authors index

books index



The British Monarchy At Home

click to enlarge

Panther, London, 1965
(first published by Anthony Gibbs & Phillips in 1963)
price: 5/-; 184 pages

The blurb on the back:

The British Monarchy At Home is NOT just more adulation.
It's an amusing, highly informative, sometimes iconoclastic expose of Britain's Royal families from James I to the present day - in fact an apter title might be 'The British Monarchy When It Thought Nobody Was Looking'. The Establishment may not like all it reveals, but the ordinary reader will be glad to know that Royalty are human, fallible and not at all Divine.

JAMES FRERE, F.S.A. was born in 1920 and educated at Eton and Cambridge. He was appointed Bluemantle Pursuivant of Arms in 1948, which post he held until 1956 when he became Chester Herald of Arms. At the Coronation of Queen Elizabeth II he was in charge of all arrangements for dress regulations.

A mass-market paperback about the private lives of British royalty over four centuries? There's really only one question to ask: how scurrilous is it?

Well, this one looks sycophantic, and all that stuff on the back about the Bluemantle Pursuivant of Arms (something to do with The Goon Show?) doesn't augur well, but actually it's quite fun and - for the period - it was really pushing the boat out. This was six years before the TV documentary The Royal Family, which was when the Windsors finally succumbed to the lure of the mass media, with all the horrors (for us) that have ensued. To have a courtier rehashing tales of Caroline of Brunswick and Mrs Keppel was going it some.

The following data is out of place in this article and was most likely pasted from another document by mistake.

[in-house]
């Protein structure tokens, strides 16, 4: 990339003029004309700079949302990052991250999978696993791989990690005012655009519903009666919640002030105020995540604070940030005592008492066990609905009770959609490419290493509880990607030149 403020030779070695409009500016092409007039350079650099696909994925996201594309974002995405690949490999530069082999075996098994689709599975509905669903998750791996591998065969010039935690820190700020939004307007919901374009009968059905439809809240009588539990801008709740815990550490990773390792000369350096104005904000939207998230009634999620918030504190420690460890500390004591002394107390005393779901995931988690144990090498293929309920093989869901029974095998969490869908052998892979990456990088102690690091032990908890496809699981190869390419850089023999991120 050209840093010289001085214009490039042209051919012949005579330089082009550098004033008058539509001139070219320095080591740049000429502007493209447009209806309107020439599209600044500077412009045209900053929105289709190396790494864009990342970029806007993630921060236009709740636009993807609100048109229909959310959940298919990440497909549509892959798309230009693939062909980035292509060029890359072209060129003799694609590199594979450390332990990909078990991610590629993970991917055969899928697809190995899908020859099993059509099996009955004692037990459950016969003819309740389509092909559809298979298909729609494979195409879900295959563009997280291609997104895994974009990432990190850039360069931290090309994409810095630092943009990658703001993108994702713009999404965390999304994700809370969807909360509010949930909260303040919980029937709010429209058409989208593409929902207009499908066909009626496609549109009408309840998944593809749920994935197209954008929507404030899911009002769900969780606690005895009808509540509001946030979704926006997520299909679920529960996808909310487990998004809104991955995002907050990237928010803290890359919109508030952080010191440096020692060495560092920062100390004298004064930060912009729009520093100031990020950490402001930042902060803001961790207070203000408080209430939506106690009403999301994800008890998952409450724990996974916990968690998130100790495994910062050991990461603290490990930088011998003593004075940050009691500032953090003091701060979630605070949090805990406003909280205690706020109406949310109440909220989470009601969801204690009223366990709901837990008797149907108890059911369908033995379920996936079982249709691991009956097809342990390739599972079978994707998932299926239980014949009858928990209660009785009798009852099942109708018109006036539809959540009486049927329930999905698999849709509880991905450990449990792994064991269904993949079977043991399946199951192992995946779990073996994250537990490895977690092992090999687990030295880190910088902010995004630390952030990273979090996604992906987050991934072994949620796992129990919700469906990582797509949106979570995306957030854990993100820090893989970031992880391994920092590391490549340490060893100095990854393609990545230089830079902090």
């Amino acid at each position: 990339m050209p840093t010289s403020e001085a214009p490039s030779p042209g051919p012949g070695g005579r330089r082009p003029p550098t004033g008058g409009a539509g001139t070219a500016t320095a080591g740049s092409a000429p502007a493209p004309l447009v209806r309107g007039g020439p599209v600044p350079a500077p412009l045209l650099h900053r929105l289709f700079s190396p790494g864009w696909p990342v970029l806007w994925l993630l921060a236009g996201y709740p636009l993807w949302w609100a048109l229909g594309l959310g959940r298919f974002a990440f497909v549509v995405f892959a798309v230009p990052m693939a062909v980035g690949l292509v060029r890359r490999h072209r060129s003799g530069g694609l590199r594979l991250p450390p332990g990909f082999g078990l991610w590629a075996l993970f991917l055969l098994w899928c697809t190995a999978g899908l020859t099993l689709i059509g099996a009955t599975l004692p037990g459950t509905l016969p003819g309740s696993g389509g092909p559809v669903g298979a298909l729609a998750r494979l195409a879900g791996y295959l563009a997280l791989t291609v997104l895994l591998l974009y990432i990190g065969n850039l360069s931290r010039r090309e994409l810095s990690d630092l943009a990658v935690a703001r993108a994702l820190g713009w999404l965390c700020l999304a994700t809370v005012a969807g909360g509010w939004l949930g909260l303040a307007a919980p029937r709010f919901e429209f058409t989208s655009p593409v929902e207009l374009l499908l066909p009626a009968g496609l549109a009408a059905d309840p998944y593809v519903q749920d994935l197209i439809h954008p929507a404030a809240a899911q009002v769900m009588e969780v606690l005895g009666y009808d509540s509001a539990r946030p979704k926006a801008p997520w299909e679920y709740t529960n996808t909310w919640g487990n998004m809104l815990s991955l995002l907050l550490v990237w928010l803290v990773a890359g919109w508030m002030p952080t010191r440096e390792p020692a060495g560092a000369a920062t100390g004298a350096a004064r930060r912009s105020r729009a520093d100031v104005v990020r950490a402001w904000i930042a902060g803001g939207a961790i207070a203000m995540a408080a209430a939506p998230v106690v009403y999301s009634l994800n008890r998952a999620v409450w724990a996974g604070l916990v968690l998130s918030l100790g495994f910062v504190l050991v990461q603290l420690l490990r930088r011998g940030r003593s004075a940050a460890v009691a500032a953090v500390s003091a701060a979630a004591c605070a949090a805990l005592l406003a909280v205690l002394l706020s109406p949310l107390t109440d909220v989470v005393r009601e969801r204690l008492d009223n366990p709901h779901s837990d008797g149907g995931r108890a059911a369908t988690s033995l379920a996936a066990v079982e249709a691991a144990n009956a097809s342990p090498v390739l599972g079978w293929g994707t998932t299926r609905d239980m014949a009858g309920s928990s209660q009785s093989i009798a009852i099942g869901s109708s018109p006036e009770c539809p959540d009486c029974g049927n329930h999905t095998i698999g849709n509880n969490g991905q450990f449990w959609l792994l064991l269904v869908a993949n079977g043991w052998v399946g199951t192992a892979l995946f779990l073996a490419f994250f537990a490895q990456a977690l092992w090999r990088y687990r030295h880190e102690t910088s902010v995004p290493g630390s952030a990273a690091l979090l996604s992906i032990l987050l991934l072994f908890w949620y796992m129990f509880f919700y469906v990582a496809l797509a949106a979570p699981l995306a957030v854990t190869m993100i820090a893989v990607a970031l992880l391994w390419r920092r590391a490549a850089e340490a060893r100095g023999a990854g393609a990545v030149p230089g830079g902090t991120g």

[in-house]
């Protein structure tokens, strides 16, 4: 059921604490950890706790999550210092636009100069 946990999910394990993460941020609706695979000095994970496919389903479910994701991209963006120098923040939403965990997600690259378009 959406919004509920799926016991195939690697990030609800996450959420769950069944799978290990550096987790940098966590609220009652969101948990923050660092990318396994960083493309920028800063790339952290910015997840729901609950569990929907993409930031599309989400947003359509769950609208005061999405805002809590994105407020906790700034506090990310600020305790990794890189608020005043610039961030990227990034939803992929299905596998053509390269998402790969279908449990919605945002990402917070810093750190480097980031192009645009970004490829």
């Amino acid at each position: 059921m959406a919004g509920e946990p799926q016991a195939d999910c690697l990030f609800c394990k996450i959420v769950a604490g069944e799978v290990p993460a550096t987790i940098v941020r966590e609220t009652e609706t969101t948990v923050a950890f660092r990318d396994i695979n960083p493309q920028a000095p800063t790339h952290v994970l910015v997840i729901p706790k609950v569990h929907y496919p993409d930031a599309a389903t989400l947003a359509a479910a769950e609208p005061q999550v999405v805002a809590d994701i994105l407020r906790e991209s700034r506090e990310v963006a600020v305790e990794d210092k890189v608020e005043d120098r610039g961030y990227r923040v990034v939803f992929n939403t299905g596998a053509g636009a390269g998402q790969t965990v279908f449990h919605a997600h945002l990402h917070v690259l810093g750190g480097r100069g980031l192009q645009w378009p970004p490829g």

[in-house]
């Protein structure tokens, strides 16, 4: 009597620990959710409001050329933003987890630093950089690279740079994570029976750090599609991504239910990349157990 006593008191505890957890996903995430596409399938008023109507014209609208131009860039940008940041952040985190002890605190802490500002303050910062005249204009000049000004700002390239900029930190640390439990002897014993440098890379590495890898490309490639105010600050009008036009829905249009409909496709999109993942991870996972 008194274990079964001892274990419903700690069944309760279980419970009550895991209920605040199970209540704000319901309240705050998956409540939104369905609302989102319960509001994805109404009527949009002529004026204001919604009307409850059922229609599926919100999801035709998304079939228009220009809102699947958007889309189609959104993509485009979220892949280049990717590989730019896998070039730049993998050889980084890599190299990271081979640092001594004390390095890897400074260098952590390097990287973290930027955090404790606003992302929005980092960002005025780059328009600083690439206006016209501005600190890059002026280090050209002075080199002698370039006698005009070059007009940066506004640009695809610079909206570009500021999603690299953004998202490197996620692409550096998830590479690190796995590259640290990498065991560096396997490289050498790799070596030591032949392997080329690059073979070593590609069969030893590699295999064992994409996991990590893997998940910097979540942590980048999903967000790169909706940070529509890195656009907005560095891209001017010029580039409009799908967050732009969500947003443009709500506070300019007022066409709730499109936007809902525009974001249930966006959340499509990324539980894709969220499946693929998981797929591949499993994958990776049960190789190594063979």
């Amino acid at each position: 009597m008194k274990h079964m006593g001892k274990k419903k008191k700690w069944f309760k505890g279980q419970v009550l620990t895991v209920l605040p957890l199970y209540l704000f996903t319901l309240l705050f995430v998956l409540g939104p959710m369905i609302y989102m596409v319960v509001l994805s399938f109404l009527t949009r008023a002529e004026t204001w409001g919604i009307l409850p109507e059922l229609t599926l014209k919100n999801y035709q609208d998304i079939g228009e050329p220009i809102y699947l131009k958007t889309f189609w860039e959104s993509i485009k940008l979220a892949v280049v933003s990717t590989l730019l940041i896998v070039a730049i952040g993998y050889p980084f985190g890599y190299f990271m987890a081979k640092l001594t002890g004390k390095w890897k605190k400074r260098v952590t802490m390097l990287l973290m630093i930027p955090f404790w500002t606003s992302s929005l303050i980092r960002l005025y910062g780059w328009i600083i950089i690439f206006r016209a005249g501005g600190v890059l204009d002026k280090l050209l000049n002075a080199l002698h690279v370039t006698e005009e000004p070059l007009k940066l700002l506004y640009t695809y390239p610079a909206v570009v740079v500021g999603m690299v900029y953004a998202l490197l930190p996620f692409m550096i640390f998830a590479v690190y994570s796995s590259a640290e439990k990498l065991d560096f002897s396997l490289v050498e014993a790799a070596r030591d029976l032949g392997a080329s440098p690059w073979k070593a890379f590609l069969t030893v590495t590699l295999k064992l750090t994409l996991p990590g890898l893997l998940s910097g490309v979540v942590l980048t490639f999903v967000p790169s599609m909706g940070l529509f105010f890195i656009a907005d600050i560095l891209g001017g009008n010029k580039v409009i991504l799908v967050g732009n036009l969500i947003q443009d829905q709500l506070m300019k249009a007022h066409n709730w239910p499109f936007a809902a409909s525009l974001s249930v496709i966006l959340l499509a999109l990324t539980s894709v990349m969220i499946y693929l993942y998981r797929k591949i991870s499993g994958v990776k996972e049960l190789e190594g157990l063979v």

Nonetheless, it still pulls its punches - you wouldn't guess, for example, that George II died on the loo, or that George III's brother was the subject of several assassination attempts by the troops he was supposed to be commanding or that George IV's brother was widely suspected of having murdered his valet in an attempt to conceal their gay affair. If he's quiet on the past, you don't expect to get many startling revelations of Princess Margaret's coke-habit. And indeed you don't get any.

If, however, you're into the public portrayal of this bizarre little British institution, it's a decent book. And Frere's warnings that royalty needed to make more effort to connect with the modern world may even have had some influence on the Queen agreeing to do that TV show. You also get some heavily staged photos like these of the future George VI:

the Duke of (Dwight) York

and of the present royal family:

The Family